Maintaining regulatory and quality compliance across multiple markets is challenging. In addition to meeting stringent regulatory requirements, manufacturers must also submit to regular quality system audits. When operating in multiple markets, this often means a busy audit schedule that can distract from daily operations.

Auditors must also duplicate efforts when evaluating systems that have already been approved by another regulatory body with similar requirements. The Medical Device Single Audit Program (MDSAP) aims to make it easier for manufacturers to comply with harmonized global quality management system (QMS) standards and to reduce the resource burden on the industry as a whole. 

What is MDSAP?

MDSAP is a relatively new program that was started by the International Medical Device Regulators Forum. The program came out of the Global Harmonization Task Force, which is a group of international medical regulators who wanted to get better at coordinating requirements for getting QMS certifications for international companies.

The goals of the single audit program are twofold: to avoid spending duplicate regulatory resources across multiple countries, and to minimize disruptions of medical device manufacturers from multiple regulatory audits.

MDSAP was launched as a pilot program in 2013 and fully implemented in 2016 after a successful trial. The standard is built around ISO 13485 and is now current with the 2016 version. The audit structure is loosely similar to FDA’s Quality System Inspection Technique, using risk management data to help determine audit focus areas. 

Which countries participate in MDSAP?

There are currently five countries that actively participate in MDSAP. Although it’s a single audit program, each participating country adds requirements that are specific to its market:

  • United States: FDA 21 CFR 820
  • Australia: TGA
  • Brazil: ANVISA RDC 16
  • Canada: CMDR
  • Japan: MHLW Ministerial Ordinance No. 169

Canada is the only participant that requires MDSAP certification to sell in that country. This is a significant driver for most multinational manufacturers to get certified. In the U.S., MDSAP certification allows manufacturers to forgo other routine FDA inspections unless there is cause.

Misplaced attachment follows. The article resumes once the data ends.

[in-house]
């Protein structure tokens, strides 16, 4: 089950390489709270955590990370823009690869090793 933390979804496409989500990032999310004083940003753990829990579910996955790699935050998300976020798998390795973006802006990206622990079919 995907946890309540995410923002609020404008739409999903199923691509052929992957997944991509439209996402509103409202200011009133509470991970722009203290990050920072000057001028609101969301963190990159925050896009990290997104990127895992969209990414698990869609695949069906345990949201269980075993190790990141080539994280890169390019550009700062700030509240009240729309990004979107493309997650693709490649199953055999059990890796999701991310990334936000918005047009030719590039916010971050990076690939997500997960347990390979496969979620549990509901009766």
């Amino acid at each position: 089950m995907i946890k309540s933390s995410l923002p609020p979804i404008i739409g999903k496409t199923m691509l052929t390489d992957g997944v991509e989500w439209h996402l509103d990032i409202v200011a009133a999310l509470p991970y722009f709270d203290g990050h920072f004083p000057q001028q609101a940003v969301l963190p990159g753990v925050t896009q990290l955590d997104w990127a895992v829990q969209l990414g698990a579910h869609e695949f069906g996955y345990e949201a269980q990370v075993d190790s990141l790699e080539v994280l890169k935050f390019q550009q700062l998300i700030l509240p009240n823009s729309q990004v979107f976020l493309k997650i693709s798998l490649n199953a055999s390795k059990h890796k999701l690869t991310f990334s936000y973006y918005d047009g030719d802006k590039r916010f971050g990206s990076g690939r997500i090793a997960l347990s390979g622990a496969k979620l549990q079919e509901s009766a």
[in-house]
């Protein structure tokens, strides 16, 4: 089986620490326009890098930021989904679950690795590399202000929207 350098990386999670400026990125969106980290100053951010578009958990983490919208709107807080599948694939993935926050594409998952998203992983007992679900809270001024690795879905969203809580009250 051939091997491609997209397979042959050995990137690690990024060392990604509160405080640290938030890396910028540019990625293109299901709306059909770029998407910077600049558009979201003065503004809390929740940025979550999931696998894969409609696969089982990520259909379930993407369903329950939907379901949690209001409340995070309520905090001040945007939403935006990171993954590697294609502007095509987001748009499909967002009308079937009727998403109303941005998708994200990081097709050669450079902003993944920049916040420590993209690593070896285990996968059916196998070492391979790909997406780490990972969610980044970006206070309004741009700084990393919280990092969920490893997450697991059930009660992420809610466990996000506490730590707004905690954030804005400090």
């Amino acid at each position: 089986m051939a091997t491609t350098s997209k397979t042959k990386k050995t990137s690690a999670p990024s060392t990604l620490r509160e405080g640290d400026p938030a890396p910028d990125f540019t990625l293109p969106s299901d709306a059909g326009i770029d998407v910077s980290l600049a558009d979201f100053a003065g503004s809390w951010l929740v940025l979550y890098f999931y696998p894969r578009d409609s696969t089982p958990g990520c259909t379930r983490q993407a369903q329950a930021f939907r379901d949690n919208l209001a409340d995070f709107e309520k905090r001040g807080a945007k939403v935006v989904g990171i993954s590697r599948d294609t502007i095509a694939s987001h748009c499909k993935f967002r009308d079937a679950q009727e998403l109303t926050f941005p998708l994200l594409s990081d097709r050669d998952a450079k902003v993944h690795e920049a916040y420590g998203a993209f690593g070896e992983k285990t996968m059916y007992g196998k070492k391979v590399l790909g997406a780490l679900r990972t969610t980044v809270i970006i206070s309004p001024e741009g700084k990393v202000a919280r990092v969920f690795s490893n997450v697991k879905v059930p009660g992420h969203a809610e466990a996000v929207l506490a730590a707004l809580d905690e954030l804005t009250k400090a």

However, MDSAP certification doesn’t apply to any necessary inspections for premarket approval applications. In Australia, the Therapeutics Goods Administration (TGA) will use MDSAP to satisfy TGA requirements, considering MDSAP certificates as equivalent to a CE certificate. Brazil will accept MDSAP for initial audits, but the agency will still require its auditors to conduct ANVISA audits for higher-risk devices. In Japan, the Ministry of Health, Labour and Welfare and Pharmaceutical and Medical Devices Agency uses audit reports in both premarket and post-market audits under regulations. They will also accept MDSAP in lieu of an on-site Japanese Quality Management System audit.

Although they aren’t yet full participants, Argentina and South Korea can view audit results, but their requirements haven’t been added. In the EU, results of MDSAP surveillance audits may be used to streamline the MDR/IVDR audits of the QMS and allow the notified body to focus on other regulatory requirements of the MDR/IVDR, including clinical evaluation, post-market surveillance, and post-market clinical follow-up. 

How does MDSAP work?

MDSAP audits are performed by auditing organizations (AOs), which are private companies that meet MDSAP requirements for auditors. Manufacturers contract with an AO to perform MDSAP audits, and many AOs can also conduct ISO 13485 audits at the same time.

The MDSAP audit process encompasses seven key process elements:

  1. Management
  2. Device marketing authorization and facility registration
  3. Measurement, analysis, and improvement
  4. Medical device adverse events and advisory notices reporting
  5. Design and development